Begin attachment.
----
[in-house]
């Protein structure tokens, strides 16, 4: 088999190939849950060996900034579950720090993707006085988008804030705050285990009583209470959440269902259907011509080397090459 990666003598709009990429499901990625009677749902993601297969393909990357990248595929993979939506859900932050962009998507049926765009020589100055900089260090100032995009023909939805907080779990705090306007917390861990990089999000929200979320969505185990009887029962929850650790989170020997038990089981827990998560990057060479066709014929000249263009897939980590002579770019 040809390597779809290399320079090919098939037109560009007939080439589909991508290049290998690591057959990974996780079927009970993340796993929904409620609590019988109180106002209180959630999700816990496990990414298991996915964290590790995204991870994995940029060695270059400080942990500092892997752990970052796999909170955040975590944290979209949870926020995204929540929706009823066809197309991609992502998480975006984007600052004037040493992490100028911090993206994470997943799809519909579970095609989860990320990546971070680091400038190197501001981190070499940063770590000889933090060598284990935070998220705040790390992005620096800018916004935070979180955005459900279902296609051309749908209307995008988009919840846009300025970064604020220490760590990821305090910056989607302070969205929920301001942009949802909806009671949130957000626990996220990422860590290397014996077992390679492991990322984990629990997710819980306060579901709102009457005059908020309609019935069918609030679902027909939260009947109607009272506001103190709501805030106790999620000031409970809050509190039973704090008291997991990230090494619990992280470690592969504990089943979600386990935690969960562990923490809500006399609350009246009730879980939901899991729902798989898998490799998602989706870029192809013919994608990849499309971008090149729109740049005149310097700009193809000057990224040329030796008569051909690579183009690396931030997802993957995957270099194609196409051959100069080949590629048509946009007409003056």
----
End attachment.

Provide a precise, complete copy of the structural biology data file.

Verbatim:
[in-house]
């Protein structure tokens, strides 16, 4: 088999190939849950060996900034579950720090993707006085988008804030705050285990009583209470959440269902259907011509080397090459 990666003598709009990429499901990625009677749902993601297969393909990357990248595929993979939506859900932050962009998507049926765009020589100055900089260090100032995009023909939805907080779990705090306007917390861990990089999000929200979320969505185990009887029962929850650790989170020997038990089981827990998560990057060479066709014929000249263009897939980590002579770019 040809390597779809290399320079090919098939037109560009007939080439589909991508290049290998690591057959990974996780079927009970993340796993929904409620609590019988109180106002209180959630999700816990496990990414298991996915964290590790995204991870994995940029060695270059400080942990500092892997752990970052796999909170955040975590944290979209949870926020995204929540929706009823066809197309991609992502998480975006984007600052004037040493992490100028911090993206994470997943799809519909579970095609989860990320990546971070680091400038190197501001981190070499940063770590000889933090060598284990935070998220705040790390992005620096800018916004935070979180955005459900279902296609051309749908209307995008988009919840846009300025970064604020220490760590990821305090910056989607302070969205929920301001942009949802909806009671949130957000626990996220990422860590290397014996077992390679492991990322984990629990997710819980306060579901709102009457005059908020309609019935069918609030679902027909939260009947109607009272506001103190709501805030106790999620000031409970809050509190039973704090008291997991990230090494619990992280470690592969504990089943979600386990935690969960562990923490809500006399609350009246009730879980939901899991729902798989898998490799998602989706870029192809013919994608990849499309971008090149729109740049005149310097700009193809000057990224040329030796008569051909690579183009690396931030997802993957995957270099194609196409051959100069080949590629048509946009007409003056």